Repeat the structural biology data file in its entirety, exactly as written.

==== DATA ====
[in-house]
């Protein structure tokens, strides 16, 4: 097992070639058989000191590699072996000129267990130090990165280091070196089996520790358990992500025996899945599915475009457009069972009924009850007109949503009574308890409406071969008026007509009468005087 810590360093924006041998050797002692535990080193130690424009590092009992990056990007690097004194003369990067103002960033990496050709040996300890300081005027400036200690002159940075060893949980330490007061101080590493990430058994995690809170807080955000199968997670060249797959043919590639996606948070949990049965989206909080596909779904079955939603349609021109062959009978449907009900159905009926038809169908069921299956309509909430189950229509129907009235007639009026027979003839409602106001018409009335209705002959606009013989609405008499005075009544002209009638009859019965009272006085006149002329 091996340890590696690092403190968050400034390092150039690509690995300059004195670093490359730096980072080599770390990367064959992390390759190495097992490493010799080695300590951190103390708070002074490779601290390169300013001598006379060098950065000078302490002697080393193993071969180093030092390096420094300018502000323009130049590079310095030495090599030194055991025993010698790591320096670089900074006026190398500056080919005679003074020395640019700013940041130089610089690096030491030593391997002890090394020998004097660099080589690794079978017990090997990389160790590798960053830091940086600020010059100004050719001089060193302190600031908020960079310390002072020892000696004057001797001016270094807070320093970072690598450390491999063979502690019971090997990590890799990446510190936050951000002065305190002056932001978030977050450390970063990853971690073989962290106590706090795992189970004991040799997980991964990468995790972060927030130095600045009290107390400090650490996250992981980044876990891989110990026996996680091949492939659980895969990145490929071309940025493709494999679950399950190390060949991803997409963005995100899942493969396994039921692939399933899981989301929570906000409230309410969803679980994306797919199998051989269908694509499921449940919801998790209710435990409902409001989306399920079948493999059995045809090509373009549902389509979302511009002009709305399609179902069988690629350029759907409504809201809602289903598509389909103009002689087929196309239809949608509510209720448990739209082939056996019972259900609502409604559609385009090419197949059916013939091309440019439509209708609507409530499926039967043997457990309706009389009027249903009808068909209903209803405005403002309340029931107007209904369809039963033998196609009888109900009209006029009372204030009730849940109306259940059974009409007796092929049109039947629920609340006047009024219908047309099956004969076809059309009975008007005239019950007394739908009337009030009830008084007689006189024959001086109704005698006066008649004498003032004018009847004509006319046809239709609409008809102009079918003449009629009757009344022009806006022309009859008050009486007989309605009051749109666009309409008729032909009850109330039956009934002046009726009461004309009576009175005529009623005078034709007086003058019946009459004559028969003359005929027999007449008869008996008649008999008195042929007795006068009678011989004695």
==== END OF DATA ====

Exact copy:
[in-house]
């Protein structure tokens, strides 16, 4: 097992070639058989000191590699072996000129267990130090990165280091070196089996520790358990992500025996899945599915475009457009069972009924009850007109949503009574308890409406071969008026007509009468005087 810590360093924006041998050797002692535990080193130690424009590092009992990056990007690097004194003369990067103002960033990496050709040996300890300081005027400036200690002159940075060893949980330490007061101080590493990430058994995690809170807080955000199968997670060249797959043919590639996606948070949990049965989206909080596909779904079955939603349609021109062959009978449907009900159905009926038809169908069921299956309509909430189950229509129907009235007639009026027979003839409602106001018409009335209705002959606009013989609405008499005075009544002209009638009859019965009272006085006149002329 091996340890590696690092403190968050400034390092150039690509690995300059004195670093490359730096980072080599770390990367064959992390390759190495097992490493010799080695300590951190103390708070002074490779601290390169300013001598006379060098950065000078302490002697080393193993071969180093030092390096420094300018502000323009130049590079310095030495090599030194055991025993010698790591320096670089900074006026190398500056080919005679003074020395640019700013940041130089610089690096030491030593391997002890090394020998004097660099080589690794079978017990090997990389160790590798960053830091940086600020010059100004050719001089060193302190600031908020960079310390002072020892000696004057001797001016270094807070320093970072690598450390491999063979502690019971090997990590890799990446510190936050951000002065305190002056932001978030977050450390970063990853971690073989962290106590706090795992189970004991040799997980991964990468995790972060927030130095600045009290107390400090650490996250992981980044876990891989110990026996996680091949492939659980895969990145490929071309940025493709494999679950399950190390060949991803997409963005995100899942493969396994039921692939399933899981989301929570906000409230309410969803679980994306797919199998051989269908694509499921449940919801998790209710435990409902409001989306399920079948493999059995045809090509373009549902389509979302511009002009709305399609179902069988690629350029759907409504809201809602289903598509389909103009002689087929196309239809949608509510209720448990739209082939056996019972259900609502409604559609385009090419197949059916013939091309440019439509209708609507409530499926039967043997457990309706009389009027249903009808068909209903209803405005403002309340029931107007209904369809039963033998196609009888109900009209006029009372204030009730849940109306259940059974009409007796092929049109039947629920609340006047009024219908047309099956004969076809059309009975008007005239019950007394739908009337009030009830008084007689006189024959001086109704005698006066008649004498003032004018009847004509006319046809239709609409008809102009079918003449009629009757009344022009806006022309009859008050009486007989309605009051749109666009309409008729032909009850109330039956009934002046009726009461004309009576009175005529009623005078034709007086003058019946009459004559028969003359005929027999007449008869008996008649008999008195042929007795006068009678011989004695």